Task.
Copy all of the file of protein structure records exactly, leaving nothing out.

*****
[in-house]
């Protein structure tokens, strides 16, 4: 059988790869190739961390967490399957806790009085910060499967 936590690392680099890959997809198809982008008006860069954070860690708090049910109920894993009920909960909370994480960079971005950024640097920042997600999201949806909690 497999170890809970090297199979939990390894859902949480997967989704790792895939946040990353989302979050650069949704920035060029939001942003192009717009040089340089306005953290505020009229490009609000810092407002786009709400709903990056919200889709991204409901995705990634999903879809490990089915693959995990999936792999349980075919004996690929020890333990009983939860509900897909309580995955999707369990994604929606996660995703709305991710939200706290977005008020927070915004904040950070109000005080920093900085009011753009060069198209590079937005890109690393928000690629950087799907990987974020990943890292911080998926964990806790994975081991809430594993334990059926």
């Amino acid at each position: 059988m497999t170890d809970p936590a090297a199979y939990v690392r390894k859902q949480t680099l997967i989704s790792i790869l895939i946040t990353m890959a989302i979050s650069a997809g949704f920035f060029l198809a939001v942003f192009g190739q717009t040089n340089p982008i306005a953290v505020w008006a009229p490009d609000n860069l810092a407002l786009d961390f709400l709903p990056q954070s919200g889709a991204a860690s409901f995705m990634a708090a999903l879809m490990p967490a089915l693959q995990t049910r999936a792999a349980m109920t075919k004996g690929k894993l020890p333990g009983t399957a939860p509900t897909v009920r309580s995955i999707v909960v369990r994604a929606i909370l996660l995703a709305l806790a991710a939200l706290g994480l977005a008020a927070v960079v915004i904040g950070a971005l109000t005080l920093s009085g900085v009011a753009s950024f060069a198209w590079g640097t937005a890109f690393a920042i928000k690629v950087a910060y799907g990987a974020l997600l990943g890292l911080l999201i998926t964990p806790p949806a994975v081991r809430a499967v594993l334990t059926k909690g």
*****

[in-house]
């Protein structure tokens, strides 16, 4: 059988790869190739961390967490399957806790009085910060499967 936590690392680099890959997809198809982008008006860069954070860690708090049910109920894993009920909960909370994480960079971005950024640097920042997600999201949806909690 497999170890809970090297199979939990390894859902949480997967989704790792895939946040990353989302979050650069949704920035060029939001942003192009717009040089340089306005953290505020009229490009609000810092407002786009709400709903990056919200889709991204409901995705990634999903879809490990089915693959995990999936792999349980075919004996690929020890333990009983939860509900897909309580995955999707369990994604929606996660995703709305991710939200706290977005008020927070915004904040950070109000005080920093900085009011753009060069198209590079937005890109690393928000690629950087799907990987974020990943890292911080998926964990806790994975081991809430594993334990059926």
């Amino acid at each position: 059988m497999t170890d809970p936590a090297a199979y939990v690392r390894k859902q949480t680099l997967i989704s790792i790869l895939i946040t990353m890959a989302i979050s650069a997809g949704f920035f060029l198809a939001v942003f192009g190739q717009t040089n340089p982008i306005a953290v505020w008006a009229p490009d609000n860069l810092a407002l786009d961390f709400l709903p990056q954070s919200g889709a991204a860690s409901f995705m990634a708090a999903l879809m490990p967490a089915l693959q995990t049910r999936a792999a349980m109920t075919k004996g690929k894993l020890p333990g009983t399957a939860p509900t897909v009920r309580s995955i999707v909960v369990r994604a929606i909370l996660l995703a709305l806790a991710a939200l706290g994480l977005a008020a927070v960079v915004i904040g950070a971005l109000t005080l920093s009085g900085v009011a753009s950024f060069a198209w590079g640097t937005a890109f690393a920042i928000k690629v950087a910060y799907g990987a974020l997600l990943g890292l911080l999201i998926t964990p806790p949806a994975v081991r809430a499967v594993l334990t059926k909690g």